Should You Break No Contact With Your Abusive Parents?

Breaking No Contact with Abusive Parents | Hopeful Panda

If you went no contact with your abusive parents, there may have been times that made you wonder, “Should I break no contact?” And that’s something many people experience. This question led to me breaking (but ultimately reestablishing) no contact with my own abusive mother.

Some people have no issues staying no contact with their abusive parents. My siblings, for instance, are so indifferent to my mother, it’s like she doesn’t even exist. Ignoring her calls and texts is like ignoring telemarketers.

Meanwhile, despite how much my mother has hurt me, I still miss her sometimes. I still have trouble accepting this about myself. How can I still feel any type of affection for someone who has hurt me over and over again? But I tell myself that this attachment I have is simply a trauma bond I’m still working to heal from.

Just because staying no contact is easy for some people doesn’t mean it’s easy for everyone. Breaking no contact or wanting to doesn’t make you stupid, weak, or “asking for abuse”. It’s just a symptom of the trauma bond you have with your parent. And that’s not your fault.

Besides, breaking no contact is much easier to do than staying no contact. Just answering one call or responding to one text is enough.

Meanwhile, staying no contact means dealing with the constant temptation, which is much more difficult, especially if you have a parent that uses every possible tactic in the book to get you to respond.

Should You Break No Contact?

Most adult children of abusive parents who have gone no contact will insist you remain no contact. I mean, you went no contact in the first place for a reason, right?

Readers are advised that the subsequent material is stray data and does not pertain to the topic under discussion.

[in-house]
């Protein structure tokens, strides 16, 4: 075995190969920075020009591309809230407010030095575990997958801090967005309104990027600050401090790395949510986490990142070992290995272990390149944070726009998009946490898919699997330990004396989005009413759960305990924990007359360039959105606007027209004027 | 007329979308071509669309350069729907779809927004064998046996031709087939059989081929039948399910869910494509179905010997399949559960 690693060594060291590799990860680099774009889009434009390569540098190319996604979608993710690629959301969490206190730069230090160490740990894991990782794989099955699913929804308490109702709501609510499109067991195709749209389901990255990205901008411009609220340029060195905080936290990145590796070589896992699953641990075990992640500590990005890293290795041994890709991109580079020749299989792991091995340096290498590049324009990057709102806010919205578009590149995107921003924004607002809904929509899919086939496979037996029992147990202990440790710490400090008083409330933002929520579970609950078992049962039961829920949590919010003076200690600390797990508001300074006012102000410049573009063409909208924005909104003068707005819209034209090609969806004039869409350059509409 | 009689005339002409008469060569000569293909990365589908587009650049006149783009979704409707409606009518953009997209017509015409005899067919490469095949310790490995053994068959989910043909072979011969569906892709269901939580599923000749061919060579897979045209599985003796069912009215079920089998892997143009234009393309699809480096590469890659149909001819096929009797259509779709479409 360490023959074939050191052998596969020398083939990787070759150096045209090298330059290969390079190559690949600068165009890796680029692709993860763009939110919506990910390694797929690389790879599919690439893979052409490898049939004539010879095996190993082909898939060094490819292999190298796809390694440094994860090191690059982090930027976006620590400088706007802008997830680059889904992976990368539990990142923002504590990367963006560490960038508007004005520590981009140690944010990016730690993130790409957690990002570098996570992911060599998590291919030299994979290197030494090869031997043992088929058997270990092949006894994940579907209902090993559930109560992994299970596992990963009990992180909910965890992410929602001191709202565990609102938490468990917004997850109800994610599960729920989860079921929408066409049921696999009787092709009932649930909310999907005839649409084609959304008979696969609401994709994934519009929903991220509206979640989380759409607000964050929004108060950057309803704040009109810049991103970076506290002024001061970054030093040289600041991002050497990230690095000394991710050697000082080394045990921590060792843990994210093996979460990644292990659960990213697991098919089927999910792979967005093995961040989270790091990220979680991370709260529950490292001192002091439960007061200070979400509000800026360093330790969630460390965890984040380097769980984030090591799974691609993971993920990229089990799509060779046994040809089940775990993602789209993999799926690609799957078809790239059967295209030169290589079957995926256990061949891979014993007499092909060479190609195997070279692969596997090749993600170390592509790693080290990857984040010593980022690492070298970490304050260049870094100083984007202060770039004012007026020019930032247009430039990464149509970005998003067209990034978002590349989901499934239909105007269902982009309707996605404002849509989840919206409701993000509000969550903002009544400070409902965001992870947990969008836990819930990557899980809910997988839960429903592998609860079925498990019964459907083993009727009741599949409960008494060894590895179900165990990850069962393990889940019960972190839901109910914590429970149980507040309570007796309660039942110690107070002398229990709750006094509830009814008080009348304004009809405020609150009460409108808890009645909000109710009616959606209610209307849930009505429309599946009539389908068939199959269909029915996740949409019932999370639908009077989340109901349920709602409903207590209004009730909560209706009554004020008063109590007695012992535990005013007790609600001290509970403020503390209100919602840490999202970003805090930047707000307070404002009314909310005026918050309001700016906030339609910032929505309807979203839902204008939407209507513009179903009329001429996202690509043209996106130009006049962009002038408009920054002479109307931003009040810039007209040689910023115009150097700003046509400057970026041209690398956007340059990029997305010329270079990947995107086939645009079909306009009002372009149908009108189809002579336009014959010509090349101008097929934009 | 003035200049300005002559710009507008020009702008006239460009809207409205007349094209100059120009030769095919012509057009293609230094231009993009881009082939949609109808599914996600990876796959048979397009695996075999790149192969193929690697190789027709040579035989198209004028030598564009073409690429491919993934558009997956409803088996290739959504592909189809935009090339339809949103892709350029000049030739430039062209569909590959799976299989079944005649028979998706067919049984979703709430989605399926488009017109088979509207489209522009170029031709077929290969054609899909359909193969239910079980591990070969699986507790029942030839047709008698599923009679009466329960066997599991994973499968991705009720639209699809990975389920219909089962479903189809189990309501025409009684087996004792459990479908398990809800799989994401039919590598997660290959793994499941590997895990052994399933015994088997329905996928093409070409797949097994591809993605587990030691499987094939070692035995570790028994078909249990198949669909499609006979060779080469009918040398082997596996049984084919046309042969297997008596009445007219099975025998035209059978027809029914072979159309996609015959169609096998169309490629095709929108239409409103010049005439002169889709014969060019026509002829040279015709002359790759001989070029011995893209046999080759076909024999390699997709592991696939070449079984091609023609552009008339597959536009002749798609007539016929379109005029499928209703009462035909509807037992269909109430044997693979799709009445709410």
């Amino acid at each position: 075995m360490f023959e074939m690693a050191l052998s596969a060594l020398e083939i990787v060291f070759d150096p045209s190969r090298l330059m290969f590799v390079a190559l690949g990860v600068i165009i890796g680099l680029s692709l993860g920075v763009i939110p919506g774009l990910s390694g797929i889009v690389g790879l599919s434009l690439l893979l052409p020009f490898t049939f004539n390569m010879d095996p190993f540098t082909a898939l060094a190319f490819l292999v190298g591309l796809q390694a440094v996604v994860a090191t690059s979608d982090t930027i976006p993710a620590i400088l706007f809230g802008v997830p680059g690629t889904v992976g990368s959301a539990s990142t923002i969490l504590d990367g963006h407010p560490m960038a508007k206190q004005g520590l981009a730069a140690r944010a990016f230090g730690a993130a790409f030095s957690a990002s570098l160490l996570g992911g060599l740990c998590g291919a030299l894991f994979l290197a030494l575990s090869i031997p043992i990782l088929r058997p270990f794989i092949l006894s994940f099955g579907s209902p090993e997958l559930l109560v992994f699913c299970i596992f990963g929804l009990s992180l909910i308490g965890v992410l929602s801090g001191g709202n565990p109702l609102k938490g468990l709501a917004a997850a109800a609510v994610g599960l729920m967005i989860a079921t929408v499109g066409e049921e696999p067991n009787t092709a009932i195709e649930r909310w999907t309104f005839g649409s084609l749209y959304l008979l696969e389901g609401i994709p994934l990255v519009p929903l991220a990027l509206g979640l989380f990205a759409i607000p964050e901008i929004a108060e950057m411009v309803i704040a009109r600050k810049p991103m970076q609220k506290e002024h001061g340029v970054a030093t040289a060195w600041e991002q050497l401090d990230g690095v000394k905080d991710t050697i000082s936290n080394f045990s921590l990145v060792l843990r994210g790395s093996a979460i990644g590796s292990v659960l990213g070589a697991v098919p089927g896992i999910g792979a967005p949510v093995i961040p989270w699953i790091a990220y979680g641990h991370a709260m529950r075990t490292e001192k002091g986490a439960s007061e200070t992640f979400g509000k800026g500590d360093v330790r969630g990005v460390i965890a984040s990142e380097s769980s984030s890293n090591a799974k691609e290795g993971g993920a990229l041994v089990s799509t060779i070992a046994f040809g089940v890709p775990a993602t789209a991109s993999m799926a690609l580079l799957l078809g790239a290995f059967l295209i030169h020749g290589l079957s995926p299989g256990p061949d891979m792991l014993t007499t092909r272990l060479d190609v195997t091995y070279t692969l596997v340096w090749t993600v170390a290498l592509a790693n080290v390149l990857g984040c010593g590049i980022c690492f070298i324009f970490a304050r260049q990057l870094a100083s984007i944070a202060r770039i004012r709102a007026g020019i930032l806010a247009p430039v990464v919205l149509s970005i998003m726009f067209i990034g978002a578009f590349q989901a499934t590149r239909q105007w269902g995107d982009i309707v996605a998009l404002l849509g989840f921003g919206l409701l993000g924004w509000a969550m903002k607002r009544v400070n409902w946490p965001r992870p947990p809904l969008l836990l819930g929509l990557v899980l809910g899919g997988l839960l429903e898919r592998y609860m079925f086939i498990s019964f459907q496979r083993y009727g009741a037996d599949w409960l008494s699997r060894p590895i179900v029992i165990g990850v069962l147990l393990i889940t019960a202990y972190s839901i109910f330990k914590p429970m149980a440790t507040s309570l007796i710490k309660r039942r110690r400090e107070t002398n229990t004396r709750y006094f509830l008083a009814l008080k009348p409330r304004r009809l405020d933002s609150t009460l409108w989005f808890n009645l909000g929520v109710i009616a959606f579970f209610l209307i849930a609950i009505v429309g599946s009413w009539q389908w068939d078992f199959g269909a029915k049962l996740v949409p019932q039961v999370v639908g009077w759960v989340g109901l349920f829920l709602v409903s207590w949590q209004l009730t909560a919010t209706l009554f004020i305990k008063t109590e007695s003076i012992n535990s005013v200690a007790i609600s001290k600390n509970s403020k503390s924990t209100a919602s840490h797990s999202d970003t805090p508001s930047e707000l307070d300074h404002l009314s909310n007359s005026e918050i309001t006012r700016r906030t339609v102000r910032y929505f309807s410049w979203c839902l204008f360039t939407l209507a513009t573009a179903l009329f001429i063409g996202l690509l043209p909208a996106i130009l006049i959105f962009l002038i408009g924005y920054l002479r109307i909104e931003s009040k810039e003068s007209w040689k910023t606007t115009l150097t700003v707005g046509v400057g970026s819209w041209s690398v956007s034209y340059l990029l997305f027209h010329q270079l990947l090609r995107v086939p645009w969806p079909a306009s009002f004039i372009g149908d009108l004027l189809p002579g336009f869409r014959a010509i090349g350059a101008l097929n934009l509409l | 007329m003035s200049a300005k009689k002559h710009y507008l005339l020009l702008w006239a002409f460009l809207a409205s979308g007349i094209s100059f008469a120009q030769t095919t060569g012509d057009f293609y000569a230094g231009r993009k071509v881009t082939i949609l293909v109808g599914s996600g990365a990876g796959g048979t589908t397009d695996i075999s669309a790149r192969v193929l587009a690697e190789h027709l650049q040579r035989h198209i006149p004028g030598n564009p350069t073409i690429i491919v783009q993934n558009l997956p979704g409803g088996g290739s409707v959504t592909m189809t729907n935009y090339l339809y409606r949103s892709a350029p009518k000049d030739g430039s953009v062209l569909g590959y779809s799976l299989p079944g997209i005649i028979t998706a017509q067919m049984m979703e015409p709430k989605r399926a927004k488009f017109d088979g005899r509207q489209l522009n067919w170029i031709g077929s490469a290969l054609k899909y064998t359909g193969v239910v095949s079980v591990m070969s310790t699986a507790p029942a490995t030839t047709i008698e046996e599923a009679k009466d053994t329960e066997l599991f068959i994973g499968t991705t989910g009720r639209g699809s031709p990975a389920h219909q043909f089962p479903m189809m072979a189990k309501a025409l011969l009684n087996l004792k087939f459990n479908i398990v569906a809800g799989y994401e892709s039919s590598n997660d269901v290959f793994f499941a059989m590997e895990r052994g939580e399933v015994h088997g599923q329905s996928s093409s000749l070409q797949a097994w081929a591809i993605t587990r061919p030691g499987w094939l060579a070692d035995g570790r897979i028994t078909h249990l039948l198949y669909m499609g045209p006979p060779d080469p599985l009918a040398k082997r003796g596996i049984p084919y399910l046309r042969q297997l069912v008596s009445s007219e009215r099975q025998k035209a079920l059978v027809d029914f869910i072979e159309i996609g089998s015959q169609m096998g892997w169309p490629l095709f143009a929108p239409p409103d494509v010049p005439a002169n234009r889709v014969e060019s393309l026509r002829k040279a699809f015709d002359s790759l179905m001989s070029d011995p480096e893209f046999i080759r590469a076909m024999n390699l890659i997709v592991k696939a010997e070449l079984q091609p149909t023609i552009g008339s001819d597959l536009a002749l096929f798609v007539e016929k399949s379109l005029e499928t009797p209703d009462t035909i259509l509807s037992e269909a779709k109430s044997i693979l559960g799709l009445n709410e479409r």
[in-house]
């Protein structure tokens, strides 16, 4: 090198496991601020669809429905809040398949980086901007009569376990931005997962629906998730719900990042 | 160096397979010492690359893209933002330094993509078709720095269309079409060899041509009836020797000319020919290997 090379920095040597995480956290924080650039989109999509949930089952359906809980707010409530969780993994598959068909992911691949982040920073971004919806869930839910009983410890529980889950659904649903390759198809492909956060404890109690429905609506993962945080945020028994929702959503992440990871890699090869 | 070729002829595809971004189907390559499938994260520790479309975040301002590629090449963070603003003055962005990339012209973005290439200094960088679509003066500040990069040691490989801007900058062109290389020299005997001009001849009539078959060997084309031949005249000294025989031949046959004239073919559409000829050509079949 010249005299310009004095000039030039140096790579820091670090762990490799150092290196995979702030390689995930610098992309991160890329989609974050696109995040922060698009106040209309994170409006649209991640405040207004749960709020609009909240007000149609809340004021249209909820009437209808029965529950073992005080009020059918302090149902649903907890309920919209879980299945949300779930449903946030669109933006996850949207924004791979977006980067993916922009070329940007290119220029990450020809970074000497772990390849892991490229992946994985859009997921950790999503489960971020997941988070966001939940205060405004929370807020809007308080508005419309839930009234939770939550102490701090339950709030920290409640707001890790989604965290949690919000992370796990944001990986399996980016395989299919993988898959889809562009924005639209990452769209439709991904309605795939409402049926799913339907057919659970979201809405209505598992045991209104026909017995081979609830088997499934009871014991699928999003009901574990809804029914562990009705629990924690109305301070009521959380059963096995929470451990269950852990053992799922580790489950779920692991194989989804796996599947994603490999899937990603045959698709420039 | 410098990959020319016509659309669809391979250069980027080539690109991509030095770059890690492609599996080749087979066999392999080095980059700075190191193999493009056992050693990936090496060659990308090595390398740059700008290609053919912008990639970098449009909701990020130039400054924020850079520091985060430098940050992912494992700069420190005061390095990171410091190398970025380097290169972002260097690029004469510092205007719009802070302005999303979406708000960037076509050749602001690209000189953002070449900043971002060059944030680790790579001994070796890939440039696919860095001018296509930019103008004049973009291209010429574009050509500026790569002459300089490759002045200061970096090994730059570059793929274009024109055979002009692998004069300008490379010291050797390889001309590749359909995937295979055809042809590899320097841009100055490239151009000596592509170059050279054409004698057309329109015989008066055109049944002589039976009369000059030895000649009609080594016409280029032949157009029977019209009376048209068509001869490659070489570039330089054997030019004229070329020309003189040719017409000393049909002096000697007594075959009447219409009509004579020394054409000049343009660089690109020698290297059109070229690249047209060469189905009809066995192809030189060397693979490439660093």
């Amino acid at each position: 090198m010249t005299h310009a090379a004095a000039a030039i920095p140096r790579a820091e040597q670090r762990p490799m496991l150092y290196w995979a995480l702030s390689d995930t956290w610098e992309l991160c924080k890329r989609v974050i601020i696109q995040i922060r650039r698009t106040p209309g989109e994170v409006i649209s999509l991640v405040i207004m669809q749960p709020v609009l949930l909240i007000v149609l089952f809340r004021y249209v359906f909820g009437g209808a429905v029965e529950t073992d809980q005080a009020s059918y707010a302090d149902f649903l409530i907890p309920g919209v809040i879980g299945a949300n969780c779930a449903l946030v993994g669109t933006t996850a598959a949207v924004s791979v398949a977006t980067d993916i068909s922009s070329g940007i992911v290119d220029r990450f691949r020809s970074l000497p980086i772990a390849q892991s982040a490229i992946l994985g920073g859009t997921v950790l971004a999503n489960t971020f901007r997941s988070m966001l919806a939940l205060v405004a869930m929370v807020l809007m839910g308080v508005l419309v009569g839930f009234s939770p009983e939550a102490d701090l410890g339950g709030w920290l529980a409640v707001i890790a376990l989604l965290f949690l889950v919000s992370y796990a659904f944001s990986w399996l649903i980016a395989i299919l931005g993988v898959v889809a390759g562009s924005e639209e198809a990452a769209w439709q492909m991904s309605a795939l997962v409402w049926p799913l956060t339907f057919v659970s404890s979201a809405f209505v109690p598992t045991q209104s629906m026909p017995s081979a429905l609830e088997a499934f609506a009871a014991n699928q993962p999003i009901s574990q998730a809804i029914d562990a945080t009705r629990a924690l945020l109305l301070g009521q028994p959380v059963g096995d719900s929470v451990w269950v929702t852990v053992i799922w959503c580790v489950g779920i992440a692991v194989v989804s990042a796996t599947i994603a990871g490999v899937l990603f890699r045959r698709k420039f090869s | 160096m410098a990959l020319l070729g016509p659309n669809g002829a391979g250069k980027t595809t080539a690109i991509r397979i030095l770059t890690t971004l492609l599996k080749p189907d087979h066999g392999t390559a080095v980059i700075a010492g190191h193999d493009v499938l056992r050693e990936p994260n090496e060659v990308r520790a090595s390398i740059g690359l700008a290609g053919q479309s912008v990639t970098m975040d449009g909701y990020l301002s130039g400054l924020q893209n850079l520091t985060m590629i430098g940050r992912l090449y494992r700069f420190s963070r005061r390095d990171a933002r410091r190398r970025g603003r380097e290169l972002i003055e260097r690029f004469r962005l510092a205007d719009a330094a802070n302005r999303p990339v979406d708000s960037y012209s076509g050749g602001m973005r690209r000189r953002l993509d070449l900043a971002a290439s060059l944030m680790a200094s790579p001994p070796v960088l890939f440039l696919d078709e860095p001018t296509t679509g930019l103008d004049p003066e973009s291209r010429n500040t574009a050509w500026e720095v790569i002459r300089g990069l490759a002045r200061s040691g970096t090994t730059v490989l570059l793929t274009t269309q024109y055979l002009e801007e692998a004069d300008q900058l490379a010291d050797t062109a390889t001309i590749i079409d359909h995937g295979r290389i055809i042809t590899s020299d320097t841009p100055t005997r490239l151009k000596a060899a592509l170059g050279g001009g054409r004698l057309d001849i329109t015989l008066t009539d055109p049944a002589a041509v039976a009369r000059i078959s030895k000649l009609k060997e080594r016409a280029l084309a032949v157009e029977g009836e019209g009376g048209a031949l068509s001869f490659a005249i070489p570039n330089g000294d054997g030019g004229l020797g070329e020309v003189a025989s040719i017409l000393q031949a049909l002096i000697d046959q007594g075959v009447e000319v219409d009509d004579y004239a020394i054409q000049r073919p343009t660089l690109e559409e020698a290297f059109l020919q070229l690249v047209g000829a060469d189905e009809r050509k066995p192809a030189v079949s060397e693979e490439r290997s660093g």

I’d say I agree. But well, I can’t practice what I preach. So ultimately, the choice is yours.

The only time when it isn’t just your decision is if breaking no contact can somehow hurt someone else like your partner or children. In that case, please reconsider or involve them in the decision.

All I can say is be prepared for things to end up exactly how they used to be. Your parent may play nice at first. But they’ll pretty much revert back to their abusive selves soon enough.

But as much as I try to prepare for “abuse”, of course, abuse still hurts. So before you break no contact, ask yourself if that hurt will be worth it. Also, most importantly, ask yourself why you want to break no contact in the first place.

I wrote about my recent experience of breaking no contact with my mother. I share my thought process, interaction, and outcome of that interaction. This is simply a warning of what could (and oftentimes, likely will) happen if and when you break no contact with your abusive parents.

Breaking No Contact with My Abusive Mother

The last time I spoke with my mother was about four months prior. Just barely a few texts in before she started verbally attacking me. So I blocked her and went no contact again. You’d think I learned after that.

But the trauma bond is that strong, I guess. I didn’t think about our last interaction when I broke no contact again.

Long story short, my mother texted from an unknown number asking about my sister, Ushi, whom I currently have custody of. For more background, you can read the story of how I got custody.

I easily ignored the text.

The next day, she sent the same text again.

And I caved.

I was prepared for attacks and even established boundaries beforehand. But that wasn’t as helpful as I thought it was going to be.

At first, it went fine. She was polite and courteous for the most part, saying things like “thanks” and “I appreciate it”.